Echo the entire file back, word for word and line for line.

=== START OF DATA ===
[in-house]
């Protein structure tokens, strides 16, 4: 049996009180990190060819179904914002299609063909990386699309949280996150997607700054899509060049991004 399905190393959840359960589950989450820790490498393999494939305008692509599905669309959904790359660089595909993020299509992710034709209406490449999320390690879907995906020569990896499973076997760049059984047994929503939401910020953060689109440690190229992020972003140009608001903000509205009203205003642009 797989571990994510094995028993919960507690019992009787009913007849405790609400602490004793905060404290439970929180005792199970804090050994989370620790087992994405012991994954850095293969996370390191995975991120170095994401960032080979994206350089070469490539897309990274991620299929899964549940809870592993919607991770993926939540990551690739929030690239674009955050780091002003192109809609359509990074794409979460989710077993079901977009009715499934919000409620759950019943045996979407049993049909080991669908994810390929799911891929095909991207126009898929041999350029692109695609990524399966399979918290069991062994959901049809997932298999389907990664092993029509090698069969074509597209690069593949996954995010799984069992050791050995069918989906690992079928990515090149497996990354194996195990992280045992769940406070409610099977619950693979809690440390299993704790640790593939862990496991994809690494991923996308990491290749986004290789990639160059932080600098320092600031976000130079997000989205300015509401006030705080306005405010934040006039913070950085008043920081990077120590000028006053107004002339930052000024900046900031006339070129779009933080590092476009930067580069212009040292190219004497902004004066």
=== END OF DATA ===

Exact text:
[in-house]
């Protein structure tokens, strides 16, 4: 049996009180990190060819179904914002299609063909990386699309949280996150997607700054899509060049991004 399905190393959840359960589950989450820790490498393999494939305008692509599905669309959904790359660089595909993020299509992710034709209406490449999320390690879907995906020569990896499973076997760049059984047994929503939401910020953060689109440690190229992020972003140009608001903000509205009203205003642009 797989571990994510094995028993919960507690019992009787009913007849405790609400602490004793905060404290439970929180005792199970804090050994989370620790087992994405012991994954850095293969996370390191995975991120170095994401960032080979994206350089070469490539897309990274991620299929899964549940809870592993919607991770993926939540990551690739929030690239674009955050780091002003192109809609359509990074794409979460989710077993079901977009009715499934919000409620759950019943045996979407049993049909080991669908994810390929799911891929095909991207126009898929041999350029692109695609990524399966399979918290069991062994959901049809997932298999389907990664092993029509090698069969074509597209690069593949996954995010799984069992050791050995069918989906690992079928990515090149497996990354194996195990992280045992769940406070409610099977619950693979809690440390299993704790640790593939862990496991994809690494991923996308990491290749986004290789990639160059932080600098320092600031976000130079997000989205300015509401006030705080306005405010934040006039913070950085008043920081990077120590000028006053107004002339930052000024900046900031006339070129779009933080590092476009930067580069212009040292190219004497902004004066």